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Do the people of Tororo understand their political entitlement?

State Minister Oboth Oboth (in Kanzu) at a function with current and former MPS from Tororo at Kwar Adhola anniversary celebrations at Achilet in August 2019

COMMENT | Jackson Oboth |  When we talk about development or lack of it in Tororo as a district, one of the key facets that can not be ignored, is leadership.

The questions on my mind are; Do we as the people of Tororo have a fair share of the national cake?  Do we as a unit understand what to expect from our government? Do we understand what to expect from the people we elect to represent us at the table where the cake is being shared? Do we have capacity to make demands based on logical understanding of our rights as a unit of people with common goals?

The overiding question is do we as a people really know our rights as an electorate, why we participate in political formations and what’s in it for us as a people? Or are we just but a group of political blind and aloof people groping in the dark?

The people of Tororo have been known for their frugality when it comes to choosing leaders to represent them. At national level we were known for upholding one-term legacy for most of the people we send to Parliament —  a phenomenon that was at the time attributed to a said ‘political enlightenment by the people’.

Is that trend changing, or does it have to change? For now, let’s look at the situation on the ground.

While combing Padhola recently on a research for our soon to be launched Rock City Radio, we found a one 54 year old John Odumo, standing by the road side, holding his waist.  This was deep  in the village of Pubwoki, a village bordering Iyolwa and Mulanda subcounties.

He looked all dressed up but like a penguin, he apparently had no where to go. We pull over about 2pm to have a chat with him.

At 54, Odumo looked like a 70 year old man, all grey with a slight curve in his frame. He stood there staring at the space as if he was waiting for someone. A closer look at Odumo face indicated there likely is pain in his heart. That pain was being reflected on his sun burnt face.

We inquired about him. Odumo opens up. Back home, his pregnant wife  is due for delivery of his 6th child. He has no money in his pocket, leave alone a bicycle to wheel her to the hospital. Mulanda Health Center 3 is six kilometers away.

Tired of listening to the whine and screams of his wife, Odumo had in a leap of faith, dressed up and taken a walk to the main road hoping to get help from God.

The grim situation of people like Odumo speaks volumes about the needs of our people;  they need money in the pockets, good roads, reliable means of transport, access to health care, market for their products and peace. Not much to ask if you asked me. If  their overworked land was “cooperating”, they would be happy to farm the land, market the produce and get money, but the land no longer yields anything.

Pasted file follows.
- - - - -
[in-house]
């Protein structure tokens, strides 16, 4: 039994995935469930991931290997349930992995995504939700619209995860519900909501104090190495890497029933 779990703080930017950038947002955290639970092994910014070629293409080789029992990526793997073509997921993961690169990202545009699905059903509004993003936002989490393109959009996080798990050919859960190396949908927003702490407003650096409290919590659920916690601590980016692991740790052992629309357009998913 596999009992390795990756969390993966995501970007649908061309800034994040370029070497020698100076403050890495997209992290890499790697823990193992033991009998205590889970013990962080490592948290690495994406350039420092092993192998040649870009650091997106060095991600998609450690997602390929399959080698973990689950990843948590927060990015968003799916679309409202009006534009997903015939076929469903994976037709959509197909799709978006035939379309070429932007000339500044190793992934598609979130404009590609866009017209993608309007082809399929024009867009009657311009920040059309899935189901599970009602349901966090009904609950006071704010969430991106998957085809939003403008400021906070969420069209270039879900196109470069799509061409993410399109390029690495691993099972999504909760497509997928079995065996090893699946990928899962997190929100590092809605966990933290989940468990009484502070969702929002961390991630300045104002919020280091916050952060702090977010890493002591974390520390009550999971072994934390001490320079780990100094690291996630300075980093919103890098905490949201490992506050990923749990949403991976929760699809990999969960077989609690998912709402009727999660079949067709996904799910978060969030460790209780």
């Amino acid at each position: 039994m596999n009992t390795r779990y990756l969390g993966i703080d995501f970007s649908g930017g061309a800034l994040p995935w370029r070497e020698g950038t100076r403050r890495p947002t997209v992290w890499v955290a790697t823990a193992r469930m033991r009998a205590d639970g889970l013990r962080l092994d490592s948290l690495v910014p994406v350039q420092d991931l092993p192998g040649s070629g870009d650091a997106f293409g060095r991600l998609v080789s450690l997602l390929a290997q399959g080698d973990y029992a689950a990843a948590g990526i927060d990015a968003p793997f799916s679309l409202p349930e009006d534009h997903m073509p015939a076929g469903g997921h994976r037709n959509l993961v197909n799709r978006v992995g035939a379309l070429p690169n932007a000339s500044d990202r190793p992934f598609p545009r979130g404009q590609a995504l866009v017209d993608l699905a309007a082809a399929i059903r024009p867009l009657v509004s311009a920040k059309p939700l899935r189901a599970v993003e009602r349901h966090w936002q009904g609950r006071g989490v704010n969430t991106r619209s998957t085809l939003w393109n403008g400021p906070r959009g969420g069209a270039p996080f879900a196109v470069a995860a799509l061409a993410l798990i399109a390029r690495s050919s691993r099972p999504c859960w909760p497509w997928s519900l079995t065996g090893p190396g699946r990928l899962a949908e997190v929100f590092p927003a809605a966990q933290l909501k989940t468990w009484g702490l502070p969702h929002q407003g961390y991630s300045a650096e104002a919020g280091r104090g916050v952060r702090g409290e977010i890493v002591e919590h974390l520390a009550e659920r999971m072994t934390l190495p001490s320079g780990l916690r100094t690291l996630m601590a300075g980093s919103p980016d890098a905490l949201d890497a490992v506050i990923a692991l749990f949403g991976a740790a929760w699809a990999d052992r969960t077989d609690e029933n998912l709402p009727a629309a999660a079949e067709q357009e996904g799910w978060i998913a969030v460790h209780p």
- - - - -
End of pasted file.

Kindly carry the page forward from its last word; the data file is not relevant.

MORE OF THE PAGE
After helping Odumo deliver his wife to the health center, we engage him in more conversations about his life and hopes. What does he understand about leadership and representation? What does he expect from his Members of Parliament and other district leadership?

“My friend, our lack of money notwithstanding, I think for us in West Budama Central are lucky to have MP Oboth Oboth,” he says, his face lightening up.

“I will not hesitate to vote for him again. He is trying his best to turn around our problems. Through his efforts water and electricity are coming to the doorsteps of the people for the first time since Independence,” he remarked.

“These are the things we only dreamt about. Today it’s becoming a reality.”

It turns out, MP Oboth Oboth, who is also defence state minister, has already availed an ambulance to the Health Center Odumo had taken his wife to, but poverty meant he cannot even meet the cost of buying fuel for it – which is the minimum expected in a cost sharing service offered for all.

A NEW POLITICAL ERA IN TORORO? West Budama Central MP Oboth Oboth officiating as guest of honor at the commissioning of a new hotel in Kampala recently. The hotel proprietor is Robert Onyango.

According to Odumo, many MPs of Tororo district ride on the good will of the people and once they get to Parliament they only concetrate on enriching themselves. Little wonder that many have at the end faced the wrath of the electorate, with very few making it past one term.

Odumo hailed Oboth Oboth for his efforts at changing the status quo, which could mean the electorate might have a change of mind on how they send and recall MPs.

Could this also be the explanation behind the fact that he is the only MP who has broken the one term record that the Tororo electorate are known for offering their representative to Parliament?

In our conversation with Odumo and many other people in different villages, we realized that many Tororo voters actually don’t know much about what to expect from the political hierarchy in the district, right from Local council to district leadership, plus their national representatives.

All that came out was that the expect their leaders to show their faces regularly, make contribution in funerals, dole out handouts to needy electorates and generally be good and outgoing. That’s all. Many do not expect anything more than that.

Could this be the cause of poverty in Tororo?  The wanton lack of proper political enlightenment and  accountability? Are the leaders taking advantage of this? These are some of the conversations we need to start asking in our quest to Transform Tororo. Thank God we will soon have Rock City Radio, a platform for transformation dialogues. Let the “Rediscover Tororo” conversation continue.


Jackson Oboth is a Development Communications Specialist, Journalist and a Public Relations Practitioner. 


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